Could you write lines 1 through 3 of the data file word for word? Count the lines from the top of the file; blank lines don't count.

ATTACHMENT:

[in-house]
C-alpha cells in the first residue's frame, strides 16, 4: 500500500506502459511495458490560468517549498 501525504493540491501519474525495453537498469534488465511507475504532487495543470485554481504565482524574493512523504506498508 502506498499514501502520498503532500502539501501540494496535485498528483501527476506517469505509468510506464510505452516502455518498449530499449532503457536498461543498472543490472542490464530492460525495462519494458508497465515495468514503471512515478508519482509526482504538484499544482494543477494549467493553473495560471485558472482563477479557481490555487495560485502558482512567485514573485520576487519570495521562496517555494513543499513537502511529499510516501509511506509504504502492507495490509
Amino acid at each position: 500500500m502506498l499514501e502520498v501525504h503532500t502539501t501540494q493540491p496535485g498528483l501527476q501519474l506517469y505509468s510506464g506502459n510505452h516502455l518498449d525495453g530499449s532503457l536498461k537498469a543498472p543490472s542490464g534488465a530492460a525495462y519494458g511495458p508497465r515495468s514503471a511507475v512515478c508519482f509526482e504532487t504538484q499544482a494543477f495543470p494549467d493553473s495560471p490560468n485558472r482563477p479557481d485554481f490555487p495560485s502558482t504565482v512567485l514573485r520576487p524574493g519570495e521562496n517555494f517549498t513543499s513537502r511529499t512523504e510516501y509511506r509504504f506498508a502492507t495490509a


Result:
[in-house]
C-alpha cells in the first residue's frame, strides 16, 4: 500500500506502459511495458490560468517549498 501525504493540491501519474525495453537498469534488465511507475504532487495543470485554481504565482524574493512523504506498508 502506498499514501502520498503532500502539501501540494496535485498528483501527476506517469505509468510506464510505452516502455518498449530499449532503457536498461543498472543490472542490464530492460525495462519494458508497465515495468514503471512515478508519482509526482504538484499544482494543477494549467493553473495560471485558472482563477479557481490555487495560485502558482512567485514573485520576487519570495521562496517555494513543499513537502511529499510516501509511506509504504502492507495490509
Amino acid at each position: 500500500m502506498l499514501e502520498v501525504h503532500t502539501t501540494q493540491p496535485g498528483l501527476q501519474l506517469y505509468s510506464g506502459n510505452h516502455l518498449d525495453g530499449s532503457l536498461k537498469a543498472p543490472s542490464g534488465a530492460a525495462y519494458g511495458p508497465r515495468s514503471a511507475v512515478c508519482f509526482e504532487t504538484q499544482a494543477f495543470p494549467d493553473s495560471p490560468n485558472r482563477p479557481d485554481f490555487p495560485s502558482t504565482v512567485l514573485r520576487p524574493g519570495e521562496n517555494f517549498t513543499s513537502r511529499t512523504e510516501y509511506r509504504f506498508a502492507t495490509a